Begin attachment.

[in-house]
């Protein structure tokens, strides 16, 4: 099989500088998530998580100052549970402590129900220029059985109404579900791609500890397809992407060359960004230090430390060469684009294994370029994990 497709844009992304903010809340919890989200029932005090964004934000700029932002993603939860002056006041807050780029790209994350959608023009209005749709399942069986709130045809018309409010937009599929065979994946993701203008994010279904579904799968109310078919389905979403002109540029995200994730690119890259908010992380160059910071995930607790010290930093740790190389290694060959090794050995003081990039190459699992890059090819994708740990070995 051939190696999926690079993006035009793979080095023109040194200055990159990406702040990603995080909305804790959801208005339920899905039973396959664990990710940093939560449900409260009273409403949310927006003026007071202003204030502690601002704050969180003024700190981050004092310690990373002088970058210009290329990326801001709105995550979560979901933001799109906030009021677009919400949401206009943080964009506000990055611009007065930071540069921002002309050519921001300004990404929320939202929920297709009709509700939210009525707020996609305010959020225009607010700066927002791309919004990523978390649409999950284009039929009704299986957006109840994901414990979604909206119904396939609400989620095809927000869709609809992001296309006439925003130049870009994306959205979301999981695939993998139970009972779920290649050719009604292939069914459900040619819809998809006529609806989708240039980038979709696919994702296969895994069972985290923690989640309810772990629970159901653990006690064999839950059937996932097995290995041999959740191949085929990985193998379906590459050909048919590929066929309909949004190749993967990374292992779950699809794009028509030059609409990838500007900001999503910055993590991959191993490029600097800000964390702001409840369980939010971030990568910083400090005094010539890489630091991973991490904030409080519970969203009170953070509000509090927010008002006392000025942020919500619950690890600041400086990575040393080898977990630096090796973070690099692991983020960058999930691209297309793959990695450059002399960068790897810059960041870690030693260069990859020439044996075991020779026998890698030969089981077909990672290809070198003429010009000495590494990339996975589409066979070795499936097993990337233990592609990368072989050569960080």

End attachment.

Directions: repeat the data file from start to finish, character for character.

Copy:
[in-house]
């Protein structure tokens, strides 16, 4: 099989500088998530998580100052549970402590129900220029059985109404579900791609500890397809992407060359960004230090430390060469684009294994370029994990 497709844009992304903010809340919890989200029932005090964004934000700029932002993603939860002056006041807050780029790209994350959608023009209005749709399942069986709130045809018309409010937009599929065979994946993701203008994010279904579904799968109310078919389905979403002109540029995200994730690119890259908010992380160059910071995930607790010290930093740790190389290694060959090794050995003081990039190459699992890059090819994708740990070995 051939190696999926690079993006035009793979080095023109040194200055990159990406702040990603995080909305804790959801208005339920899905039973396959664990990710940093939560449900409260009273409403949310927006003026007071202003204030502690601002704050969180003024700190981050004092310690990373002088970058210009290329990326801001709105995550979560979901933001799109906030009021677009919400949401206009943080964009506000990055611009007065930071540069921002002309050519921001300004990404929320939202929920297709009709509700939210009525707020996609305010959020225009607010700066927002791309919004990523978390649409999950284009039929009704299986957006109840994901414990979604909206119904396939609400989620095809927000869709609809992001296309006439925003130049870009994306959205979301999981695939993998139970009972779920290649050719009604292939069914459900040619819809998809006529609806989708240039980038979709696919994702296969895994069972985290923690989640309810772990629970159901653990006690064999839950059937996932097995290995041999959740191949085929990985193998379906590459050909048919590929066929309909949004190749993967990374292992779950699809794009028509030059609409990838500007900001999503910055993590991959191993490029600097800000964390702001409840369980939010971030990568910083400090005094010539890489630091991973991490904030409080519970969203009170953070509000509090927010008002006392000025942020919500619950690890600041400086990575040393080898977990630096090796973070690099692991983020960058999930691209297309793959990695450059002399960068790897810059960041870690030693260069990859020439044996075991020779026998890698030969089981077909990672290809070198003429010009000495590494990339996975589409066979070795499936097993990337233990592609990368072989050569960080």